Morning Edition

Renee Montaigne & Steve Inskeep

Waking up is hard to do, but it’s easier with NPR’s Morning Edition.  Hosts Renee Montagne and Steve Inskeep bring the day’s stories and news to radio listeners on the go. Morning Edition provides news in context, airs thoughtful ideas and commentary, and reviews important new music, books, and events in the arts.  All with voices and sounds that invite listeners to experience the stories.

The range of coverage includes reports on the Supreme Court from Nina Totenberg; education from Claudio Sanchez; health coverage from Joanne Silberner; and the latest on national security from Tom Gjelten. Steve and Renee interview newsmakers: from politicians, to academics, to filmmakers.  In-depth stories explore topics like “digital generations” about the effect of technology on the way we live; special series delve into the intersection of science and art, and find untold stories of the country’s Hidden Kitchens.  

Morning Edition, it’s a world of ideas tailored to fit into your busy life.

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Asia
3:29 am
Fri May 3, 2013

'Huge Cracking Sound' Heard Day Before Bangladeshi Building Collapsed

Originally published on Fri May 3, 2013 11:14 am

Transcript

DAVID GREENE, HOST:

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Politics
3:29 am
Fri May 3, 2013

Gun Background Vote Causes Heat At Home For N.H. Sen. Ayotte

Originally published on Fri May 3, 2013 11:14 am

Transcript

DAVID GREENE, HOST:

After any contentious debate in Washington, it's often interesting to see how a lawmaker is welcomed home, depending on how he or she voted. Some of the senators who voted down bipartisan gun control legislation last month are taking heat in the aftermath of December's mass killing at Sandy Hook Elementary School in the state of Connecticut. The bill would have expanded background checks, and the only New England senator who opposed it was New Hampshire Republican Kelly Ayotte. NPR's David Welna traveled to her state and sent this report.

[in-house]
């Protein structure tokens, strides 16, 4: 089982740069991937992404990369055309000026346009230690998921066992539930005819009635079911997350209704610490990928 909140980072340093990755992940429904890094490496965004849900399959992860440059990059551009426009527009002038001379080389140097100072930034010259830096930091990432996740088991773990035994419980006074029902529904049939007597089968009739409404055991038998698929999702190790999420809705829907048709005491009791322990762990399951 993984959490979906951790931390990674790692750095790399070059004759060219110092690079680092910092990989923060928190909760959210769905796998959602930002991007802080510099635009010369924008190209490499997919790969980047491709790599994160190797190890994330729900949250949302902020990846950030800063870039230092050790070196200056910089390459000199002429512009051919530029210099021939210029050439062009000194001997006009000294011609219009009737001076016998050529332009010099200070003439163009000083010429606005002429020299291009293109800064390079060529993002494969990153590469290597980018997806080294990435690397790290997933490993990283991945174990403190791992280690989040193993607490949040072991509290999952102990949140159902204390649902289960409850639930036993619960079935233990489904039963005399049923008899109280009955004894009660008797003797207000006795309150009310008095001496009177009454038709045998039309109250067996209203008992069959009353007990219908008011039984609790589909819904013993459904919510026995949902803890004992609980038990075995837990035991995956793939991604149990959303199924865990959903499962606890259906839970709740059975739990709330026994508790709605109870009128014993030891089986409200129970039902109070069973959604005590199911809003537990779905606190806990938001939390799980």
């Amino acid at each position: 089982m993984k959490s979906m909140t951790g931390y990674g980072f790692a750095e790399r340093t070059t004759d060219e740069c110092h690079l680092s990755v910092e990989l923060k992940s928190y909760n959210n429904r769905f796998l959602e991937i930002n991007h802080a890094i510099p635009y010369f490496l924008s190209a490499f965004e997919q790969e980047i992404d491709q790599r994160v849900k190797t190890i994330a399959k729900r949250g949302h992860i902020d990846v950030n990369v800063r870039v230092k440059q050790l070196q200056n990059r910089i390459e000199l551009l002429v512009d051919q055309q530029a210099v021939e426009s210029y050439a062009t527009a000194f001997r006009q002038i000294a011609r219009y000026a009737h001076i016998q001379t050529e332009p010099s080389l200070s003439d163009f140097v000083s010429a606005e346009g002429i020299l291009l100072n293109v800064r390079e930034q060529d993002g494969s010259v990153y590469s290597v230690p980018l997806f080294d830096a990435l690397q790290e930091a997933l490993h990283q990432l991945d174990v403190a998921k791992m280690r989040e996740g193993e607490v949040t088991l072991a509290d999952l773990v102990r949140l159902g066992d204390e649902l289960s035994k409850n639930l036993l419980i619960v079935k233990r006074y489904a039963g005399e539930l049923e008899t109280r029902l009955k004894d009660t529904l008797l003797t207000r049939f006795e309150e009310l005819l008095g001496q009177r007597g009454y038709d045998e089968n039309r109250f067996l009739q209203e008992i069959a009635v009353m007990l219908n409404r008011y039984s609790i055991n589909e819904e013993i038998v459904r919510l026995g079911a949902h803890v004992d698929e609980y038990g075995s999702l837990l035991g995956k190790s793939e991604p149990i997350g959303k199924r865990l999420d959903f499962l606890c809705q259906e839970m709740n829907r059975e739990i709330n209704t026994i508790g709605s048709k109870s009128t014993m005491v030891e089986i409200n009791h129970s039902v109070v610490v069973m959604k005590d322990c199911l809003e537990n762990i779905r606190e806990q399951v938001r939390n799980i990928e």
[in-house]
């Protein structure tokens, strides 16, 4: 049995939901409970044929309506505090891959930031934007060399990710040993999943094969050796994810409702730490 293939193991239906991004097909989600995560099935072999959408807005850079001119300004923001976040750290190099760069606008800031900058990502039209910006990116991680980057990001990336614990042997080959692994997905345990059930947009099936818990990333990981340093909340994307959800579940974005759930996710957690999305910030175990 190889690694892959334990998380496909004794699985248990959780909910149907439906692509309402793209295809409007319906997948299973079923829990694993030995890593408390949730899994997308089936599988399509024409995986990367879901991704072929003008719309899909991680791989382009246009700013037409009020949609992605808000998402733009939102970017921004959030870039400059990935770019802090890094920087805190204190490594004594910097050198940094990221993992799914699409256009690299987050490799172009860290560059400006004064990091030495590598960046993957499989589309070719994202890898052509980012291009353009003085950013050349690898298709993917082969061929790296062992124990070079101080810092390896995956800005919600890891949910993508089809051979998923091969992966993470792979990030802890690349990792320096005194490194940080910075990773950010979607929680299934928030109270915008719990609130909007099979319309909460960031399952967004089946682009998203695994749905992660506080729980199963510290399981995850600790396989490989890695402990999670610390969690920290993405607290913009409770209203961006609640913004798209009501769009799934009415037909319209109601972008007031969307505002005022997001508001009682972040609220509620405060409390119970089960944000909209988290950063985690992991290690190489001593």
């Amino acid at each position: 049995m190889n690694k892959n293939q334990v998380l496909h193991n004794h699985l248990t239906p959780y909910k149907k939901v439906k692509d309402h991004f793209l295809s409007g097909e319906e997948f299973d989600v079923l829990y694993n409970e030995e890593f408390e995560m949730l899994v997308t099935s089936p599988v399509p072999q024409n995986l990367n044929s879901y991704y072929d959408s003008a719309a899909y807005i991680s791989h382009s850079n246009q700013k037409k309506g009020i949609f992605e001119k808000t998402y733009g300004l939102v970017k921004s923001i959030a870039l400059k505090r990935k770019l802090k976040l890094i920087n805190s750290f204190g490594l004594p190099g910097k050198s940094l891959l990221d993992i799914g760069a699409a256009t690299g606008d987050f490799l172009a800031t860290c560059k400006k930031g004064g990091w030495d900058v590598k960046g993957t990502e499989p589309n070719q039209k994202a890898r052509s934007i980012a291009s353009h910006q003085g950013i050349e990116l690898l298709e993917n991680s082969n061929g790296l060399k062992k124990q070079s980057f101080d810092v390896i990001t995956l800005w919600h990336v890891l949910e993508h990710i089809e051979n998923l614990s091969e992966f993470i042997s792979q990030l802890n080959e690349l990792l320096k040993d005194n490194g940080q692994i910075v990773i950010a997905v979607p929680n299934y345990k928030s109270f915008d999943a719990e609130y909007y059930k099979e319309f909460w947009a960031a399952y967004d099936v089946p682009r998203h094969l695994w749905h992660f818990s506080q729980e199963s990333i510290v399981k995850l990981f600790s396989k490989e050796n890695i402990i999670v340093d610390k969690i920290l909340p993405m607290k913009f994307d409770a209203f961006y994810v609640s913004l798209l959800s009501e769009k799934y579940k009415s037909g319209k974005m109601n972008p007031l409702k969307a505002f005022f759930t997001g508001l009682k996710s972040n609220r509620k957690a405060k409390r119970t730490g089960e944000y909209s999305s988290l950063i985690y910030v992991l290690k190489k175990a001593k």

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It's All Politics
2:24 am
Fri May 3, 2013

Why Lobbying Is Now Increasingly In The Shadows

The lobbying industry in Washington is becoming more secretive.
Bill Ingalls/NASA Getty Images

Originally published on Fri May 3, 2013 11:14 am

While ideological gridlock continues to immobilize Capitol Hill, another of Washington's institutions is morphing behind the scenes.

The lobbying industry is becoming more secretive — reversing a trend that dates back to the 1990s. And campaign money now looms ever larger as a critical element in the persuasion business.

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StoryCorps
2:23 am
Fri May 3, 2013

After Years Of Hiding, 'Walking In Love' As Transgender

Alexis Martinez (left) worried that coming out to daughter Lesley as transgender would mean giving up any relationship with her grandchildren. But she needn't have worried.
StoryCorps

Originally published on Fri May 3, 2013 11:37 am

Growing up in a rough housing project on Chicago's South Side during the early 1960s, Alexis Martinez had to hide that she was transgender.

Back then, her name was Arthur, Alexis tells her daughter, Lesley Etherly Martinez, on a visit to StoryCorps in Chicago.

"When I came out to my mom that I was transgender, I think I was 13 or 14," Alexis says. "And she called the police. And I always remember that when the police showed up, they just laughed and told her, 'You've got a fag for a son, and there's nothing we can do about it.' "